The data-user decade23/11/17Environment
The Group on Earth Observations (GEO) argues that transforming information to impact requires greater user engagement.
The value of Earth observations for decision making is often under-appreciated, perhaps because it seems so obvious. Global calls for evidence-based policies assume the availability of evidence and most of us instinctively know that more information results in more informed action. Despite being a fundamental ingredient for addressing global environmental challenges, many people and organisations that could benefit from Earth observation resources have little understanding of the breadth of data and information available to them or how to use these resources in their work.
The challenge of ensuring the information needed by policy makers, researchers, civil society and companies is open, accessible and easily located is just one piece of the puzzle. Another piece is reaching and educating data users so that they understand what information is available and how it can be applied in their work. These are the challenges being addressed by the Group on Earth Observations (GEO), an intergovernmental partnership of 105 member governments and 118 participating organisations.
The number of possible applications of Earth observations is immense, which tends to complicate promotion to would-be users. These resources offer significant benefits to any sector impacted by our changing environment, including the private sector, public sector agencies ranging from agriculture to oceans to urban planning and beyond, for environmental initiatives, international development agencies, academia and even for individuals.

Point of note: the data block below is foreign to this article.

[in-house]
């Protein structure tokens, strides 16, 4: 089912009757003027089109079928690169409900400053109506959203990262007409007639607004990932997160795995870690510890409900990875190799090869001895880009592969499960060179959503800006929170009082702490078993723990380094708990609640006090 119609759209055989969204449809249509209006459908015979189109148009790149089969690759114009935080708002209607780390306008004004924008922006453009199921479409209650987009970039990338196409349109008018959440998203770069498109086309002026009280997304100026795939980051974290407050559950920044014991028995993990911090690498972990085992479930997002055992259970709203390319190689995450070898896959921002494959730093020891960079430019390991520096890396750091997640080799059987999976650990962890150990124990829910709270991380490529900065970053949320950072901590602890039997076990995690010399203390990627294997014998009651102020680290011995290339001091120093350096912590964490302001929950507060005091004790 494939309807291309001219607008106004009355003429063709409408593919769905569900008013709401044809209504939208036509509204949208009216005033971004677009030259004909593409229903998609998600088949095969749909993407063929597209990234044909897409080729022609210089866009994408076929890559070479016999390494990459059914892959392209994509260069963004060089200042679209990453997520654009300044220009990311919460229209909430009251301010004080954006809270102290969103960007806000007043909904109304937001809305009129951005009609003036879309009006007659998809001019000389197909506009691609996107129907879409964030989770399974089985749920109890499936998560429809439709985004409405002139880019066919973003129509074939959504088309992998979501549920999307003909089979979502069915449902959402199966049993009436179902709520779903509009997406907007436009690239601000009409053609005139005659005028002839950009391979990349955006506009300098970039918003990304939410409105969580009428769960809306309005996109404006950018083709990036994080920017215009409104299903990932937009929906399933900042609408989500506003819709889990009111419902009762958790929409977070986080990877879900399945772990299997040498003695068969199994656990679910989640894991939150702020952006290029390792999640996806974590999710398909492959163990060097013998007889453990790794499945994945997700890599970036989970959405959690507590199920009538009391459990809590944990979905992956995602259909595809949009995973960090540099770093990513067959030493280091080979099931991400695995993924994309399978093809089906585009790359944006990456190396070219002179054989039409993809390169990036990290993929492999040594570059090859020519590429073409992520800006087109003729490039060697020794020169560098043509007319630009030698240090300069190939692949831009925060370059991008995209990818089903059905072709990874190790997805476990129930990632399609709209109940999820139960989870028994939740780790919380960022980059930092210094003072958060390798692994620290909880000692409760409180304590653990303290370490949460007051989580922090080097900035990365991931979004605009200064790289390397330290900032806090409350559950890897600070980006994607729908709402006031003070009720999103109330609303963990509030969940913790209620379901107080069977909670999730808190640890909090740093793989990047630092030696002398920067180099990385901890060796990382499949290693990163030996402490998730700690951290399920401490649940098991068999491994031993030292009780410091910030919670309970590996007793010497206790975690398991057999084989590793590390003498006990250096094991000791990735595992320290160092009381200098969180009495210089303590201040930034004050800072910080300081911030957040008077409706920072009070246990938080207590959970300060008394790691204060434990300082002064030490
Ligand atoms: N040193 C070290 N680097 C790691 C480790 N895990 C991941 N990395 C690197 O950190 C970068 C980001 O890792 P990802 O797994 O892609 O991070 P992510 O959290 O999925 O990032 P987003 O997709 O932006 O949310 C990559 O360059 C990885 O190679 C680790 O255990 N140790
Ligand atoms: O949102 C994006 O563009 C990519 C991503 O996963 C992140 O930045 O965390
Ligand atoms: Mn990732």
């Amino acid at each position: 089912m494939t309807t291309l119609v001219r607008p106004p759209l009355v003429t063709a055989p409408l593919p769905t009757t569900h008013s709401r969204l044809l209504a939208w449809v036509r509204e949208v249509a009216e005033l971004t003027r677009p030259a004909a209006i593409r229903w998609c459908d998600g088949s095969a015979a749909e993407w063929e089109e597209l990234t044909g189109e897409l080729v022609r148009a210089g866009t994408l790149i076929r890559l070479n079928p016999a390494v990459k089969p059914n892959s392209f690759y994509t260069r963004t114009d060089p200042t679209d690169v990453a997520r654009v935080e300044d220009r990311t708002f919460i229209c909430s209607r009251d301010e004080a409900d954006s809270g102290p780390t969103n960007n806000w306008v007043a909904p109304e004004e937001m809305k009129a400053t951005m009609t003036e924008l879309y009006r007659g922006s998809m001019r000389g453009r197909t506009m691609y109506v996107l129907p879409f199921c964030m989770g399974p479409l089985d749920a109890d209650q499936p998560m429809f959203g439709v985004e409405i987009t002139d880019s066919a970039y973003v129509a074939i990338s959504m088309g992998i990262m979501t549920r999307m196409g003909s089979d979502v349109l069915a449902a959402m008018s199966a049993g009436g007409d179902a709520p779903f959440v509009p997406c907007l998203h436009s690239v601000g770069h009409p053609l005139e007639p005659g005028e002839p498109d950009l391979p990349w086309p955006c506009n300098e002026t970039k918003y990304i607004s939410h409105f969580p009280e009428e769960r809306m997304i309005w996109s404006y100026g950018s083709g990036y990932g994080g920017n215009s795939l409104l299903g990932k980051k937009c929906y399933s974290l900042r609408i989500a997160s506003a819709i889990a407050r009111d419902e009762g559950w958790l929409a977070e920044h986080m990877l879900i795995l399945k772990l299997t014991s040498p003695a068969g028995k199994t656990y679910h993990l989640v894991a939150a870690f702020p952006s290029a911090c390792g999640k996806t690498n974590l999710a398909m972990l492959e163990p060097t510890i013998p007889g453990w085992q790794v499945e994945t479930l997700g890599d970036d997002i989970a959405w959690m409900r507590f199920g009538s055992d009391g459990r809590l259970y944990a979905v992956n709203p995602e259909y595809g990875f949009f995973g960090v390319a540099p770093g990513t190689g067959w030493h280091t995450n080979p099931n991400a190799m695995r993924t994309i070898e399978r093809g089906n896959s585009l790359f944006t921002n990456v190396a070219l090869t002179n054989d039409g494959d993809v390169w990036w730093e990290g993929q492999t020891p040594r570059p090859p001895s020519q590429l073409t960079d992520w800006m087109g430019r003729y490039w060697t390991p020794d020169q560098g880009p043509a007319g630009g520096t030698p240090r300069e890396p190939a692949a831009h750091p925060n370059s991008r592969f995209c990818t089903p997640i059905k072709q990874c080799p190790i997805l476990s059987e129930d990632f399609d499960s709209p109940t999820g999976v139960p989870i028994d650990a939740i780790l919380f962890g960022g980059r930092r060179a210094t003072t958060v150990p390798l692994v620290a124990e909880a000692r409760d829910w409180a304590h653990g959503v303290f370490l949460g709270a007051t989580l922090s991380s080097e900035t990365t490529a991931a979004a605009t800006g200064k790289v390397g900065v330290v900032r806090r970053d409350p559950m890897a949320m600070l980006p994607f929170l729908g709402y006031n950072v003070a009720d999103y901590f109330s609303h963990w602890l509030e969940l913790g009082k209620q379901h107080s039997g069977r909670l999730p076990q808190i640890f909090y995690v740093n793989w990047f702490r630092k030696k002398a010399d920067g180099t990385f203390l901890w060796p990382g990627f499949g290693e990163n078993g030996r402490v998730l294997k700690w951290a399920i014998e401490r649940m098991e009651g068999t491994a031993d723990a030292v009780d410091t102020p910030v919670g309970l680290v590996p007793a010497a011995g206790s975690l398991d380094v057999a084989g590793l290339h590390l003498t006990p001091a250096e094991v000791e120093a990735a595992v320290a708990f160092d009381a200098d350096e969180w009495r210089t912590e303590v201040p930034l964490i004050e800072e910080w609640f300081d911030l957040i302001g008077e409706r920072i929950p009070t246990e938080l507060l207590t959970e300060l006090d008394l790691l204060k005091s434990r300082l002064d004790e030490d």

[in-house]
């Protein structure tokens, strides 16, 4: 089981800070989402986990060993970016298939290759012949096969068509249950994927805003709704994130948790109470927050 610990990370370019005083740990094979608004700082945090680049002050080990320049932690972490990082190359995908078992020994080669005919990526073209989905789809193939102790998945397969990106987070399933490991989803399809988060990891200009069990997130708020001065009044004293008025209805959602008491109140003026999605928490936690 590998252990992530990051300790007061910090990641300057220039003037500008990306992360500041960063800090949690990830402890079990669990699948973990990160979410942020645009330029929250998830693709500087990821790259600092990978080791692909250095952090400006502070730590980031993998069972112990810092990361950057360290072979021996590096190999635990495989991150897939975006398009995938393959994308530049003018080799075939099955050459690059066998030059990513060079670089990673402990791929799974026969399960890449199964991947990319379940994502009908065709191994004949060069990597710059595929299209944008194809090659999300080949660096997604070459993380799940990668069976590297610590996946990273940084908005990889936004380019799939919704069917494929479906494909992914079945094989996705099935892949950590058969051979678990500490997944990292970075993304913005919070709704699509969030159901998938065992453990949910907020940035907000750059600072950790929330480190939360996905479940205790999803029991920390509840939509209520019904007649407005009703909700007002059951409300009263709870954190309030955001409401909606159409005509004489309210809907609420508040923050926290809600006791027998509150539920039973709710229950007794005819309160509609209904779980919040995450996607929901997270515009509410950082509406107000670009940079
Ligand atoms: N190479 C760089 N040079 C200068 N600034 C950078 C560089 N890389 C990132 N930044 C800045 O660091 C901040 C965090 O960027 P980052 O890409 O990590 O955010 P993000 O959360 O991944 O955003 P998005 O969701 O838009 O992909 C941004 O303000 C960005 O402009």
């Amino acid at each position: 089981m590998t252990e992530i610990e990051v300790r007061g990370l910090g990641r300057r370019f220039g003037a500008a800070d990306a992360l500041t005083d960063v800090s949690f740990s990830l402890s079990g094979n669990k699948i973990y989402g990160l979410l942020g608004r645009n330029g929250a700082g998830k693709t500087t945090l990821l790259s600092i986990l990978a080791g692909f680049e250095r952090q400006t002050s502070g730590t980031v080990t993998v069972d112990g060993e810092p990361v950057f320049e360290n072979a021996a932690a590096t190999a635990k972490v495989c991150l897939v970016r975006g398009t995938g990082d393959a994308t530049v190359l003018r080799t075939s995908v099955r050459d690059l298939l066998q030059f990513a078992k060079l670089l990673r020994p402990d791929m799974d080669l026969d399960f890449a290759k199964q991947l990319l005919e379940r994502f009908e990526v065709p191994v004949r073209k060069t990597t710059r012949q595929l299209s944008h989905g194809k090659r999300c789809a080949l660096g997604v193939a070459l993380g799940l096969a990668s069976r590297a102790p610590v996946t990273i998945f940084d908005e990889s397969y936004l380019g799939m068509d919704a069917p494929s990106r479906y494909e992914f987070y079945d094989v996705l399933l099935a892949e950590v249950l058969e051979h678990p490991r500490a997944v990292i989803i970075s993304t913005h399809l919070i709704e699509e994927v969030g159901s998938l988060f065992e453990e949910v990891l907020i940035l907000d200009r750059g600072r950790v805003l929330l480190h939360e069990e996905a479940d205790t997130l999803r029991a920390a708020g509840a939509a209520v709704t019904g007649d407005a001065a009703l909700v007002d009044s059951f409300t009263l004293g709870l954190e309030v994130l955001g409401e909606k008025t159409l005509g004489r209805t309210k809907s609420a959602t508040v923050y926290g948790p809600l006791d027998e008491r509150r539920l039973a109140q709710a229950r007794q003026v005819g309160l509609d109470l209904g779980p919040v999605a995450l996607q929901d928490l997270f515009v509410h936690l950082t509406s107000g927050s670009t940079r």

Closing the gap between data providers and users means that a farmer won’t be caught unprepared by the early or late onset of the rainy season; a relief agency can access reliable population grids to speed up crisis response; a forest researcher can find satellite imagery from several space agencies via a single web portal; a company can minimise the use of expensive refrigerated shipping in their supply chain; and a government can support planning for communities facing flood and landslide risks. These are just a few examples of the ways in which Earth observations are used to improve our lives, but there are still many more cases wherein Earth observations could be used to contribute to solutions, but are not being used.
The question for the Earth observation community, then, is how to transform information to impact by reaching a broader pool of potential data users for the resources they are making available.
GEO Week 2017
GEO’s first ten years, 2005 to 2015, focused on developing GEOSS – the Global Earth Observation System of Systems – to make data open and available for all. This was no small feat, as over 400 million resources have already been made accessible (via www.geoportal.org). Building on this and other achievements, the need to move from a data-centric approach to a user-centric approach to provide insights for decisions was the focus of GEO Week 2017. GEO Week, which took place in Washington DC, USA, from 23-27 October 2017 around the GEO-XIV Plenary, emphasised the need for GEO’s second decade, 2016-2025, to increase strategic efforts to get information and data into the hands of those who can make use of it to confront global challenges, including climate change, disasters and achieving the globally adopted Sustainable Development Goals.
The plenary, attended by over 500 delegates from around the world, made a significant leap from previous years with a series of data-user panel sessions exploring how Earth observations are being applied in public policy, in the international development sector, in the commercial sector, and in the national context. High-profile speakers including Esri’s Jack Dangermond and the World Bank’s Haishan Fu, among others, highlighted the significant contribution that open Earth observation data makes in their respective sectors.